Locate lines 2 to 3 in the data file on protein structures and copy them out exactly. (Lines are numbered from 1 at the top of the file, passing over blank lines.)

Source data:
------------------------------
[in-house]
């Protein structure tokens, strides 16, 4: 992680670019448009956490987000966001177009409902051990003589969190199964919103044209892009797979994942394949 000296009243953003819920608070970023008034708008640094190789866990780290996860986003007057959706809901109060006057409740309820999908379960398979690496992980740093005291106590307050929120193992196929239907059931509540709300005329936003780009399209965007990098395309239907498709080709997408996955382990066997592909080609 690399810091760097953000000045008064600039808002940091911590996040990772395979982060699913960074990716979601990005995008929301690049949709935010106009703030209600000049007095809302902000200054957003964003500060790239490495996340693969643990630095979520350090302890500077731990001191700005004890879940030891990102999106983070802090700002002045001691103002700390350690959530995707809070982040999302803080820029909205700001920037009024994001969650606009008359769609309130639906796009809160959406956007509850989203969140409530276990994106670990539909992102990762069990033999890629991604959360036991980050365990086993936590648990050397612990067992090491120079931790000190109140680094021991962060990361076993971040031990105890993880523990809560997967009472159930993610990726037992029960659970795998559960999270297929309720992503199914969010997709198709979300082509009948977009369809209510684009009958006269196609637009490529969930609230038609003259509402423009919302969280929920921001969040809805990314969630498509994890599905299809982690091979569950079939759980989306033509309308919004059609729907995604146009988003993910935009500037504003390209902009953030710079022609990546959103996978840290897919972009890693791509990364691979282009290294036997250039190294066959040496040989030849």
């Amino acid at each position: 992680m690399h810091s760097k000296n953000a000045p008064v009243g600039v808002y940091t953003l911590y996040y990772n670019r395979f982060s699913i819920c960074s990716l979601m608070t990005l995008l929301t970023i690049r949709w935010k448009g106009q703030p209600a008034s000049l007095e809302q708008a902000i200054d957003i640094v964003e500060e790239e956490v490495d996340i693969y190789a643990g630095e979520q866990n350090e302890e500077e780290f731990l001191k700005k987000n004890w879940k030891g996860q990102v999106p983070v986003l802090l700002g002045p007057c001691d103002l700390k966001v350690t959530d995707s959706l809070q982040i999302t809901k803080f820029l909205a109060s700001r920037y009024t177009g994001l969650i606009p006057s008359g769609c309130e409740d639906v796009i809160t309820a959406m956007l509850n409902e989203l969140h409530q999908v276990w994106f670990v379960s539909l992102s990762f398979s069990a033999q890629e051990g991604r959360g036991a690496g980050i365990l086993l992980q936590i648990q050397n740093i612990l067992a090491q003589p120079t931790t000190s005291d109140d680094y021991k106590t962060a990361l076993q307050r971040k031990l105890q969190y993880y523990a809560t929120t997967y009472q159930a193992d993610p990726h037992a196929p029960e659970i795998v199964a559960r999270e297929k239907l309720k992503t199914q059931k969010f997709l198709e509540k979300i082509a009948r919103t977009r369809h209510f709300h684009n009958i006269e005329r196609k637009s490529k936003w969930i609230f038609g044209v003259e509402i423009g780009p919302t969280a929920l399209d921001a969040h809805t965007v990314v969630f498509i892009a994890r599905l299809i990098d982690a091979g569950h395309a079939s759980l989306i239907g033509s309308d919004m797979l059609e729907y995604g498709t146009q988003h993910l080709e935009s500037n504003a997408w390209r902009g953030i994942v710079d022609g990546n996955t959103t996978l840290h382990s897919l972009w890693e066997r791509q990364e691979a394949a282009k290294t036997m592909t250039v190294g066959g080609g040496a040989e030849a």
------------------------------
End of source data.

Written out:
């Protein structure tokens, strides 16, 4: 992680670019448009956490987000966001177009409902051990003589969190199964919103044209892009797979994942394949 000296009243953003819920608070970023008034708008640094190789866990780290996860986003007057959706809901109060006057409740309820999908379960398979690496992980740093005291106590307050929120193992196929239907059931509540709300005329936003780009399209965007990098395309239907498709080709997408996955382990066997592909080609 690399810091760097953000000045008064600039808002940091911590996040990772395979982060699913960074990716979601990005995008929301690049949709935010106009703030209600000049007095809302902000200054957003964003500060790239490495996340693969643990630095979520350090302890500077731990001191700005004890879940030891990102999106983070802090700002002045001691103002700390350690959530995707809070982040999302803080820029909205700001920037009024994001969650606009008359769609309130639906796009809160959406956007509850989203969140409530276990994106670990539909992102990762069990033999890629991604959360036991980050365990086993936590648990050397612990067992090491120079931790000190109140680094021991962060990361076993971040031990105890993880523990809560997967009472159930993610990726037992029960659970795998559960999270297929309720992503199914969010997709198709979300082509009948977009369809209510684009009958006269196609637009490529969930609230038609003259509402423009919302969280929920921001969040809805990314969630498509994890599905299809982690091979569950079939759980989306033509309308919004059609729907995604146009988003993910935009500037504003390209902009953030710079022609990546959103996978840290897919972009890693791509990364691979282009290294036997250039190294066959040496040989030849």
């Amino acid at each position: 992680m690399h810091s760097k000296n953000a000045p008064v009243g600039v808002y940091t953003l911590y996040y990772n670019r395979f982060s699913i819920c960074s990716l979601m608070t990005l995008l929301t970023i690049r949709w935010k448009g106009q703030p209600a008034s000049l007095e809302q708008a902000i200054d957003i640094v964003e500060e790239e956490v490495d996340i693969y190789a643990g630095e979520q866990n350090e302890e500077e780290f731990l001191k700005k987000n004890w879940k030891g996860q990102v999106p983070v986003l802090l700002g002045p007057c001691d103002l700390k966001v350690t959530d995707s959706l809070q982040i999302t809901k803080f820029l909205a109060s700001r920037y009024t177009g994001l969650i606009p006057s008359g769609c309130e409740d639906v796009i809160t309820a959406m956007l509850n409902e989203l969140h409530q999908v276990w994106f670990v379960s539909l992102s990762f398979s069990a033999q890629e051990g991604r959360g036991a690496g980050i365990l086993l992980q936590i648990q050397n740093i612990l067992a090491q003589p120079t931790t000190s005291d109140d680094y021991k106590t962060a990361l076993q307050r971040k031990l105890q969190y993880y523990a809560t929120t997967y009472q159930a193992d993610p990726h037992a196929p029960e659970i795998v199964a559960r999270e297929k239907l309720k992503t199914q059931k969010f997709l198709e509540k979300i082509a009948r919103t977009r369809h209510f709300h684009n009958i006269e005329r196609k637009s490529k936003w969930i609230f038609g044209v003259e509402i423009g780009p919302t969280a929920l399209d921001a969040h809805t965007v990314v969630f498509i892009a994890r599905l299809i990098d982690a091979g569950h395309a079939s759980l989306i239907g033509s309308d919004m797979l059609e729907y995604g498709t146009q988003h993910l080709e935009s500037n504003a997408w390209r902009g953030i994942v710079d022609g990546n996955t959103t996978l840290h382990s897919l972009w890693e066997r791509q990364e691979a394949a282009k290294t036997m592909t250039v190294g066959g080609g040496a040989e030849a």